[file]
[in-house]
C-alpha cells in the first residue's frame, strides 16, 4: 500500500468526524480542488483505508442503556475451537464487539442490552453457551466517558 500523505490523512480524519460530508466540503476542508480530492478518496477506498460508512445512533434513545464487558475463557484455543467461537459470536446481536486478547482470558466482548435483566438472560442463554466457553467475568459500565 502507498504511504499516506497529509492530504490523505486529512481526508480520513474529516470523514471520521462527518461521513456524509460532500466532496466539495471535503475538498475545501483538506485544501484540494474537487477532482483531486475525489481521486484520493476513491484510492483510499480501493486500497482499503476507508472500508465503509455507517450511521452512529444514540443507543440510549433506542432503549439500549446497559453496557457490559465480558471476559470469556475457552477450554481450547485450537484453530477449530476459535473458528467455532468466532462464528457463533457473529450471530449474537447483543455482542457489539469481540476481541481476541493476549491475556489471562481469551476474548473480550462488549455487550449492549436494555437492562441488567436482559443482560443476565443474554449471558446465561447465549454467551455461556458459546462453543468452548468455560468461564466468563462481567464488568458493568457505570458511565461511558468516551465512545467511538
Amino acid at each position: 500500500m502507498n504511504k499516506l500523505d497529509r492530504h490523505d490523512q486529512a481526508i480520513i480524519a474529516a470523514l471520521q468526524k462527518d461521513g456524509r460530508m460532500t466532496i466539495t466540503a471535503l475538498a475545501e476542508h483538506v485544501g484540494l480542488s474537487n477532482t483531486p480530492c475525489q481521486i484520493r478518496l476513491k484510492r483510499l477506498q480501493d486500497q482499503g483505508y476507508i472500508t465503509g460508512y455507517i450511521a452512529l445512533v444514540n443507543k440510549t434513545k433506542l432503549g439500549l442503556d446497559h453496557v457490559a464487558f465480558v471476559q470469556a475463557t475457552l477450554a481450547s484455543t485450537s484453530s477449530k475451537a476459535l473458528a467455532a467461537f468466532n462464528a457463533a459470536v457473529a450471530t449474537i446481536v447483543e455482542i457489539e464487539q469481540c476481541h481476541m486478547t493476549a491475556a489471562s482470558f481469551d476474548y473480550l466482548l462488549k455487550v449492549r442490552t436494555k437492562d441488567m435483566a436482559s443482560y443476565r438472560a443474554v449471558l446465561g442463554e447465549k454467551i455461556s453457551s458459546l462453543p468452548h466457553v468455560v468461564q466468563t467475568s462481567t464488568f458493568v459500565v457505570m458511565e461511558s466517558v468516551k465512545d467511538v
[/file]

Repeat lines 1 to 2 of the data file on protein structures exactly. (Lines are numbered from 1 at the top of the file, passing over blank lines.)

[in-house]
C-alpha cells in the first residue's frame, strides 16, 4: 500500500468526524480542488483505508442503556475451537464487539442490552453457551466517558 500523505490523512480524519460530508466540503476542508480530492478518496477506498460508512445512533434513545464487558475463557484455543467461537459470536446481536486478547482470558466482548435483566438472560442463554466457553467475568459500565 502507498504511504499516506497529509492530504490523505486529512481526508480520513474529516470523514471520521462527518461521513456524509460532500466532496466539495471535503475538498475545501483538506485544501484540494474537487477532482483531486475525489481521486484520493476513491484510492483510499480501493486500497482499503476507508472500508465503509455507517450511521452512529444514540443507543440510549433506542432503549439500549446497559453496557457490559465480558471476559470469556475457552477450554481450547485450537484453530477449530476459535473458528467455532468466532462464528457463533457473529450471530449474537447483543455482542457489539469481540476481541481476541493476549491475556489471562481469551476474548473480550462488549455487550449492549436494555437492562441488567436482559443482560443476565443474554449471558446465561447465549454467551455461556458459546462453543468452548468455560468461564466468563462481567464488568458493568457505570458511565461511558468516551465512545467511538